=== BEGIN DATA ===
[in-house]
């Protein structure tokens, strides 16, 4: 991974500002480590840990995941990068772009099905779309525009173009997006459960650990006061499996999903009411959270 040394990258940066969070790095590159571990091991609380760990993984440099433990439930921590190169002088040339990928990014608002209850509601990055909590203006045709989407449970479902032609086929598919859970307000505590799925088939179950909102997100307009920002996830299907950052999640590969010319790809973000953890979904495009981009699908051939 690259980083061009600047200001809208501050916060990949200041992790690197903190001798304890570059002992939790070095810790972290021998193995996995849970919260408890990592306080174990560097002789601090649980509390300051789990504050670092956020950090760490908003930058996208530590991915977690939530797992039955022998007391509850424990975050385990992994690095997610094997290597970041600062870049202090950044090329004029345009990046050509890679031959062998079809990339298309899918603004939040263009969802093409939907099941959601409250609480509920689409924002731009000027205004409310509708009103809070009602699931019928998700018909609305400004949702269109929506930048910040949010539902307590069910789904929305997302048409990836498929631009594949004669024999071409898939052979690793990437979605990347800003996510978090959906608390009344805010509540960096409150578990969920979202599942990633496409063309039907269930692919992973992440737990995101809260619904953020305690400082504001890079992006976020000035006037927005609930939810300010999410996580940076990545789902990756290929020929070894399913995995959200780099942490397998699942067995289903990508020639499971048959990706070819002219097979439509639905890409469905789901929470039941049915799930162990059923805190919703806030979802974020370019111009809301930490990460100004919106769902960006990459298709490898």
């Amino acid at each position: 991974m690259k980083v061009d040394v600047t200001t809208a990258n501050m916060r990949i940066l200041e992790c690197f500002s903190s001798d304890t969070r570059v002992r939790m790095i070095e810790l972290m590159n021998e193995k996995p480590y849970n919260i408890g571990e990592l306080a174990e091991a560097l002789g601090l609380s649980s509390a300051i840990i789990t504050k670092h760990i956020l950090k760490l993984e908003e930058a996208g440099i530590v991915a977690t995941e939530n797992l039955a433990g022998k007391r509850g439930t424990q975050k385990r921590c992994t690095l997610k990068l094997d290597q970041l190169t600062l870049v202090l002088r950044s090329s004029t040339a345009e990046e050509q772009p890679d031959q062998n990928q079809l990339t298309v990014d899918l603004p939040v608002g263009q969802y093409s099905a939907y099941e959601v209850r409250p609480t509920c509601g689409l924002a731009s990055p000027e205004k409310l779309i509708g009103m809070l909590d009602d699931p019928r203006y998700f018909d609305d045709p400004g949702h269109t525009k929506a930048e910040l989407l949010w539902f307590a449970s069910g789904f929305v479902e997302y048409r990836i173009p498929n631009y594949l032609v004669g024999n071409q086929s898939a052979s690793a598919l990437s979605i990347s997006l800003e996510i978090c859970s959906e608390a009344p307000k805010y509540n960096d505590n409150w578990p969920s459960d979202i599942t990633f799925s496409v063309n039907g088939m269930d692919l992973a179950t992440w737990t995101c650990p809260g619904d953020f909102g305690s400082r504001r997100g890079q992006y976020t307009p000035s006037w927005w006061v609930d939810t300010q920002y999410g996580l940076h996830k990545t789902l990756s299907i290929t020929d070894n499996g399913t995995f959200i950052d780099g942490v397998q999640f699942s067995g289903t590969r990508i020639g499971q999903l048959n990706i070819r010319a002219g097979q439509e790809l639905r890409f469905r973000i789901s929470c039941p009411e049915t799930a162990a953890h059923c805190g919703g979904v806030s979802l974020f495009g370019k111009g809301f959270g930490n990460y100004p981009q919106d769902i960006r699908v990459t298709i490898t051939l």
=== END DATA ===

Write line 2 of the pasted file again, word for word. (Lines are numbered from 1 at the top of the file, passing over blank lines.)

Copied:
């Protein structure tokens, strides 16, 4: 991974500002480590840990995941990068772009099905779309525009173009997006459960650990006061499996999903009411959270 040394990258940066969070790095590159571990091991609380760990993984440099433990439930921590190169002088040339990928990014608002209850509601990055909590203006045709989407449970479902032609086929598919859970307000505590799925088939179950909102997100307009920002996830299907950052999640590969010319790809973000953890979904495009981009699908051939 690259980083061009600047200001809208501050916060990949200041992790690197903190001798304890570059002992939790070095810790972290021998193995996995849970919260408890990592306080174990560097002789601090649980509390300051789990504050670092956020950090760490908003930058996208530590991915977690939530797992039955022998007391509850424990975050385990992994690095997610094997290597970041600062870049202090950044090329004029345009990046050509890679031959062998079809990339298309899918603004939040263009969802093409939907099941959601409250609480509920689409924002731009000027205004409310509708009103809070009602699931019928998700018909609305400004949702269109929506930048910040949010539902307590069910789904929305997302048409990836498929631009594949004669024999071409898939052979690793990437979605990347800003996510978090959906608390009344805010509540960096409150578990969920979202599942990633496409063309039907269930692919992973992440737990995101809260619904953020305690400082504001890079992006976020000035006037927005609930939810300010999410996580940076990545789902990756290929020929070894399913995995959200780099942490397998699942067995289903990508020639499971048959990706070819002219097979439509639905890409469905789901929470039941049915799930162990059923805190919703806030979802974020370019111009809301930490990460100004919106769902960006990459298709490898």